The entire procedure we have just applied is based on the concept of the most recently added electron (MRA). It does not lead to a monotonically increasing trend because the evolution of |m| a sub-shell is that of a sawtooth function and that of the spin quantum number is triangular. However, experimental electronic configuration of chromium or copper shows that the electronic configuration is in fact governed by the stability of the entire valence electrons. That's why we add a fifth contribution equal to the total number of occupied spinorbitales noted So.

Table 1. Values of non optimized five contributions intervening in the filling generalized formula for this work as well as the optimized value of the descriptor Ki.

As it is necessary to compensate the behavior of | m | and S that are not monotone increasing, we will choose a higher weighting coefficient a5 equal to 0.025. Thus the maximum contribution associated with spinorbites is 14 * 0.025 = 0.35 remains below the coefficient 0.75 on the quantum number ℓ contribution.

We will therefore propose a formula which generalizes that used to this day, the Madelung-Klechkowski rule. It consists of calculating a real number noted Ki for the ith electron occupying a spinorbital whose expression is given by equation (3):

(3)

We can also define a similar quantity for the atomic configuration, denoted K (ZX), by summing the N different values of Ki:

We have sought to optimize the values of the parameters ak so as to obtain a monotonic evolution of Ki and K (ZX) as the atomic number Z increases. We obtained the following values by means of the simplex solver:

For easier use, we will only more simplified numbers:

Table 2 indicates the calculation details for the two first rows of the standard periodic table.

Table 2. Details of the two first rows of the standard periodic table calculation of Ki and K(ZX)

We present in the supplementary materials the calculations details of all chemical elements in the configuration expected by Madelung-Klechkowski rule. In order to compare our results to those obtained by the latter rule, we reported in Figure 4 Ki and (n+ℓ) values versus the atomic number Z.

It becomes clear that the Madelung-Klechkowsk rule is a simplified way to describe the filling process of orbitals. Our proposed formula fits roughly with the following expression Ki versus Z:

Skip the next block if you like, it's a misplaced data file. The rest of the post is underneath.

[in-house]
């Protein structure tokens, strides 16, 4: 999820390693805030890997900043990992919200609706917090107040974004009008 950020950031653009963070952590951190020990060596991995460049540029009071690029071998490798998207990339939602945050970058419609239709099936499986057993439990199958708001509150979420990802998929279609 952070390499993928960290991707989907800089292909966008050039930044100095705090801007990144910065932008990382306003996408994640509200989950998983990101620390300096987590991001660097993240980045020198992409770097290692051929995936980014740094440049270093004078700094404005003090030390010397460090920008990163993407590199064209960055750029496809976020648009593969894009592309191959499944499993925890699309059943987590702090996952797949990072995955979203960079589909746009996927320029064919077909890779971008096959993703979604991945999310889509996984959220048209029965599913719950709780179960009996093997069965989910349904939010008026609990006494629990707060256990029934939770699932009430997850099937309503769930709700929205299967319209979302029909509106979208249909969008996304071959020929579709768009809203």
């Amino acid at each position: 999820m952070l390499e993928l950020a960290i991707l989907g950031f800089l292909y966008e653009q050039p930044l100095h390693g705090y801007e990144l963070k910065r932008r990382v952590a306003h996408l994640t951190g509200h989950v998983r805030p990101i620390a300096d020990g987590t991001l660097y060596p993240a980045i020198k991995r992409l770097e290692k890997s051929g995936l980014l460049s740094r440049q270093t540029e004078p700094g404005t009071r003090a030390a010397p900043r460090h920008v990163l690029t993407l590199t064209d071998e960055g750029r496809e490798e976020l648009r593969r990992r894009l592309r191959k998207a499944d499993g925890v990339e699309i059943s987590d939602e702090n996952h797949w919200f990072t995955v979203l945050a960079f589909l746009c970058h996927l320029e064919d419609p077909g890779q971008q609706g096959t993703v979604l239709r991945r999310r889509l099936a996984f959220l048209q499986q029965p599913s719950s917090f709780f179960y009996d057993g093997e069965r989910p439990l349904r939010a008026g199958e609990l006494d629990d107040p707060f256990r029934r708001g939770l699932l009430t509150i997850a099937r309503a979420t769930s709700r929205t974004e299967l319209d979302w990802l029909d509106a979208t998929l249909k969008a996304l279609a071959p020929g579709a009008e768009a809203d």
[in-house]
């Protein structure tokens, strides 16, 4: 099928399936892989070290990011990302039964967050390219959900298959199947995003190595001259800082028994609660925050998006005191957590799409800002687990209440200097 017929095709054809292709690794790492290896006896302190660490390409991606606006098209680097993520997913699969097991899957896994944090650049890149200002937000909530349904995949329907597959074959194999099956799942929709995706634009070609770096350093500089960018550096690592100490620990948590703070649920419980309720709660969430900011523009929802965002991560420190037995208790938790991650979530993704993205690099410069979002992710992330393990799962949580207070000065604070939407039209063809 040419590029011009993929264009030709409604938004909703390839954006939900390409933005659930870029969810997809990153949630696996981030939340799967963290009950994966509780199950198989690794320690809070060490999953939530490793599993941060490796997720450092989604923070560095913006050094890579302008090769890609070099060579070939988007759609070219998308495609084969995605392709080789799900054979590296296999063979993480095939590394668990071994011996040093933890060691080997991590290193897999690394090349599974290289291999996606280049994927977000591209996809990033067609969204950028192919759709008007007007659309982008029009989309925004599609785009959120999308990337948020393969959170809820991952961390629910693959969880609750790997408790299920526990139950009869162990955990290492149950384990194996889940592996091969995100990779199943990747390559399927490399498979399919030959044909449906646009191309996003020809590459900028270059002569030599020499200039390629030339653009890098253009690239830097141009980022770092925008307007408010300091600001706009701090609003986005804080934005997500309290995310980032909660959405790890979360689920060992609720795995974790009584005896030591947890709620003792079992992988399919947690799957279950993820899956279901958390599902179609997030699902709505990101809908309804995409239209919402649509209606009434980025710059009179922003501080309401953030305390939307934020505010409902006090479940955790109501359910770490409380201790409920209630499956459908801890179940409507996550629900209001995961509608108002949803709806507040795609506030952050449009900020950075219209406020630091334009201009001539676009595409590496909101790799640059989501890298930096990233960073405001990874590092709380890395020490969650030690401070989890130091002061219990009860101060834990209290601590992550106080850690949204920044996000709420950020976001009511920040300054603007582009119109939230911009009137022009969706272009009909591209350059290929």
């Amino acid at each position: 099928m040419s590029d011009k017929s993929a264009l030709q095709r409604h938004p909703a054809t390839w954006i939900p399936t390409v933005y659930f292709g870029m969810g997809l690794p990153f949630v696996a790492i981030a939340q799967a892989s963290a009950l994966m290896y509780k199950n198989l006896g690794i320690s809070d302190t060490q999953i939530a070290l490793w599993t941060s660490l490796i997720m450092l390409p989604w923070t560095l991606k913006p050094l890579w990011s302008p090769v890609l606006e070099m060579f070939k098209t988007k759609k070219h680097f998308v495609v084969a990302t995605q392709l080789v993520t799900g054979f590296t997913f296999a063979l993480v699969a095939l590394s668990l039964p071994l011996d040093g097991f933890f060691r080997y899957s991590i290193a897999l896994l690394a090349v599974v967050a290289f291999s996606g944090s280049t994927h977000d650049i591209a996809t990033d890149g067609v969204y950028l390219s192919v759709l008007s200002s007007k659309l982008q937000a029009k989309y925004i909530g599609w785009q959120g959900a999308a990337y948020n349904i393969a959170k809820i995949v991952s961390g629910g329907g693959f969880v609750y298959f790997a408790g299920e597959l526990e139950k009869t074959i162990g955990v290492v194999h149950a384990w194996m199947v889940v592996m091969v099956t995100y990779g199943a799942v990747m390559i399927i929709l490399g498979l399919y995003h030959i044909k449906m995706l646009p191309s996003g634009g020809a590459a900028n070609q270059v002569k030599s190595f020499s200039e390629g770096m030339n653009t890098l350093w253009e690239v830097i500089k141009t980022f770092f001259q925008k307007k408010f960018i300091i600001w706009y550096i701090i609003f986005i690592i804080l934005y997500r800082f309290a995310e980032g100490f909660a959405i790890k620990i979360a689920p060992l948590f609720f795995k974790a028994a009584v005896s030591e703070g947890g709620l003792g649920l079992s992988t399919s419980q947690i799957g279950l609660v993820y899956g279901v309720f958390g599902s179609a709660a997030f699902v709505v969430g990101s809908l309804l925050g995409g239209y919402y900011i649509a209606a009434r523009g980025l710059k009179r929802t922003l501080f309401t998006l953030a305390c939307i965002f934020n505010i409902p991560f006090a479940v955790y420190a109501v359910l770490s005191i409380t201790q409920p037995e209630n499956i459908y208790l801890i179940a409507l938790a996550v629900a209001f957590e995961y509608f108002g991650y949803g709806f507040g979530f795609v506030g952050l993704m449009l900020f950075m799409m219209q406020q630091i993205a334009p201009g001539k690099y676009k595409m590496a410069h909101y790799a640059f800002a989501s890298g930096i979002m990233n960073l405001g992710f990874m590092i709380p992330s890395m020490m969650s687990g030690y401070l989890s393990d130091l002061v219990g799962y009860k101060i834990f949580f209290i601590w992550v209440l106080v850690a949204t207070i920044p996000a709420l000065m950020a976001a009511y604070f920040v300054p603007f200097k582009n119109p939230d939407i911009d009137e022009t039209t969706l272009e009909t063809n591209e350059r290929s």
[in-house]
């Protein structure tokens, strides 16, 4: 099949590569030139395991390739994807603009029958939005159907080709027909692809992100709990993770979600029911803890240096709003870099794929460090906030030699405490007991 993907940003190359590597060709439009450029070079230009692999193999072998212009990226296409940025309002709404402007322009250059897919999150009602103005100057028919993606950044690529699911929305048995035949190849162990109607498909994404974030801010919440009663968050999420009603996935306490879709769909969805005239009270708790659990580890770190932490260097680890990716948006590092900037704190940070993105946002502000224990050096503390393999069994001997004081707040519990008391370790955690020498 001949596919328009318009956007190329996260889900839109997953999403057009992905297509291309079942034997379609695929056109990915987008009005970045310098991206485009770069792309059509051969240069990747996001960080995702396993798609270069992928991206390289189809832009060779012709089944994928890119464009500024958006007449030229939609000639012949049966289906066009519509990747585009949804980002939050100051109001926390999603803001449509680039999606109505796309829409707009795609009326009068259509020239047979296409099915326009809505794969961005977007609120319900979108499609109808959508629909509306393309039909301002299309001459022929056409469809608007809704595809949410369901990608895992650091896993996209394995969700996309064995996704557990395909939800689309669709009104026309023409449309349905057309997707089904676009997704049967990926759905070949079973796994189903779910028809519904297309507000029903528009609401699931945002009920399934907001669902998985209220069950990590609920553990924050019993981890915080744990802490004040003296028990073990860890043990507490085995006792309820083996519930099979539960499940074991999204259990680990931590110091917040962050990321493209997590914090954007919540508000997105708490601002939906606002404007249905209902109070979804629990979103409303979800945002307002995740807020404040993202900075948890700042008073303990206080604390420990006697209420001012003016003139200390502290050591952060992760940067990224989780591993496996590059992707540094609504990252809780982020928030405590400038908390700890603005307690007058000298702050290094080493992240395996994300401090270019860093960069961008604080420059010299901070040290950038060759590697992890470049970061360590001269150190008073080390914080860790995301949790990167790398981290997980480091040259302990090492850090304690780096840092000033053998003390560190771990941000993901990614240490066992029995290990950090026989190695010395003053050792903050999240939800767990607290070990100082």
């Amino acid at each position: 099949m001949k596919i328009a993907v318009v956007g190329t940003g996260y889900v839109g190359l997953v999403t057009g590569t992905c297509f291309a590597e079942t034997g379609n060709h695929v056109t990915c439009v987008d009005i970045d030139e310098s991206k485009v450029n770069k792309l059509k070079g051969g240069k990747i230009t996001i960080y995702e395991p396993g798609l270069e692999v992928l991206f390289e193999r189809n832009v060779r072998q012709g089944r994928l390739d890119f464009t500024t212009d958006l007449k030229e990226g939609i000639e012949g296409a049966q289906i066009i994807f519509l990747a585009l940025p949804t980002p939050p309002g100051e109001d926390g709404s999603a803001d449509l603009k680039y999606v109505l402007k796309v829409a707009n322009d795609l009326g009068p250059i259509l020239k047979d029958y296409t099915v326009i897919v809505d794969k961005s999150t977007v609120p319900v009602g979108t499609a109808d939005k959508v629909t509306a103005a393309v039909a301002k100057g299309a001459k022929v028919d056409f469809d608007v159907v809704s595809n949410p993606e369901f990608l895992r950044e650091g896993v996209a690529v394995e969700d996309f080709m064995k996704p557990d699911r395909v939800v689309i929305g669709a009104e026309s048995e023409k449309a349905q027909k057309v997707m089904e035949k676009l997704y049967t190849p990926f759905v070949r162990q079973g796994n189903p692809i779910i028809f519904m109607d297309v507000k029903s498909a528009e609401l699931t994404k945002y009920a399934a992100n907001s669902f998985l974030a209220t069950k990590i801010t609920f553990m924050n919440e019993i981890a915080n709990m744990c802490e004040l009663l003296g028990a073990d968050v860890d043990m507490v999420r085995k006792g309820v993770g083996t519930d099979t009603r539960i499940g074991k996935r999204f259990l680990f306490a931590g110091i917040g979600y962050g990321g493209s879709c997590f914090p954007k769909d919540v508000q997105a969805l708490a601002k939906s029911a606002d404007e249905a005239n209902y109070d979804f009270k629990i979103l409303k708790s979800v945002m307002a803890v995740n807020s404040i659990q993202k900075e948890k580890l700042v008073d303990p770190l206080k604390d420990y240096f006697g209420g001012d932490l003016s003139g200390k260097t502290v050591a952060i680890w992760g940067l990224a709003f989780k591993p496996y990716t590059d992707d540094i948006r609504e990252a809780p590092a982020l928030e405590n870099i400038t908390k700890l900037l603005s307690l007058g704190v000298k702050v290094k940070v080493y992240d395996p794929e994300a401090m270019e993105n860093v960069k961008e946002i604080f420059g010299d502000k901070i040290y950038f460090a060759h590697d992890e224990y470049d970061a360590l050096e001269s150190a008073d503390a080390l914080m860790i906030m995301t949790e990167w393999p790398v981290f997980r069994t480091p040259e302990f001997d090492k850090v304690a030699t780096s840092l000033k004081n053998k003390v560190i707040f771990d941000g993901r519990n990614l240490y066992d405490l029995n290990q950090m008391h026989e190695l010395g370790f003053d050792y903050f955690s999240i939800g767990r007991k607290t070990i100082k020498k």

Figure 5 depicts the dependence of K(ZX) on Z. We obtain a very good parabolic correlation as:

From Figure 4, we can observe that (n+ℓ) values split each part of Ki roughly in its middle. For a fixed value of (n+ℓ), when Z increases, Ki is lower than it for the first chemical elements and higher for the other. So we obtain a linear correlation between K(ZX) and the values as it is shown in Figure 6.

Since the proposed formulation incorporates several factors contributing to the stability of the atom in its ground state configuration, we tried to link the value of K(ZX) to the potential of first ionization EI1(ZX).

The challenge is a priori unrealizable because K(ZX) is an increasing function but EI1 is periodic in type. However this periodicity shows that the first value, the alkali one, is low. For the other values, changing EI1 is almost linear. For that, we will treat each period separately by calculating ΔK (ZX), the difference between K (ZX) and the value of the noble gas in the previous period.

We will limit our work to blocks s and p that better generates the notion of periodicity than the nd and nf sub-shells.

We suppose that ΔK(ZX)I is proportional to EI1:

Table 3. Optimized values of coefficients Bn,ℓ obtained by simplex solver

where Bi is a coefficient to optimize so that the sum of is equal to the sum of experimental EI1 (ZX) of each sub-shell:

where k represents the index relative to an atom of the sub-shell. Table 3 contains the optimized values of coefficients Bn,ℓ obtained by simplex solver.

Figure 7 depicts the values of the first ionization energies and those obtained from our treatment based on the values of K(ZX). We can conclude that our method leads to approximate values of the first ionization energies of the major studied elements.

Figure 7. ΔK(ZX)n,ℓ and EI1(ZX) versus the atomic number Z

We can find a correlation relationship (Figure 8) between the coefficients for each type of sub-sell according to the value (n+0.75). For the sub-shells ns, we find the linear relation:

For the sub-shells np, the linear relationship based on the value (n + 0.75 ℓ)2 is:

We can now propose the approximate expression of Bn,ℓ:

3. Conclusion

In this work, we established a empirical formula of an descriptor K(ZX) which generalizes the Madelung-Klechkowski rule. It is obtained by taking into account all the electrons from the atom to describe the ground state electronic configuration. K(ZX) is a good descriptor of the atom stability because it is directly related the ionization potential. It is so intuitive to expect that K(ZX) would be able to lead to the exact configuration of all the chemical elements and to overcome all exceptions. Work is in progress concerning the exceptions.

References

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Supplementary Material

Calculation details of Ki and K(ZX) for all chemical elements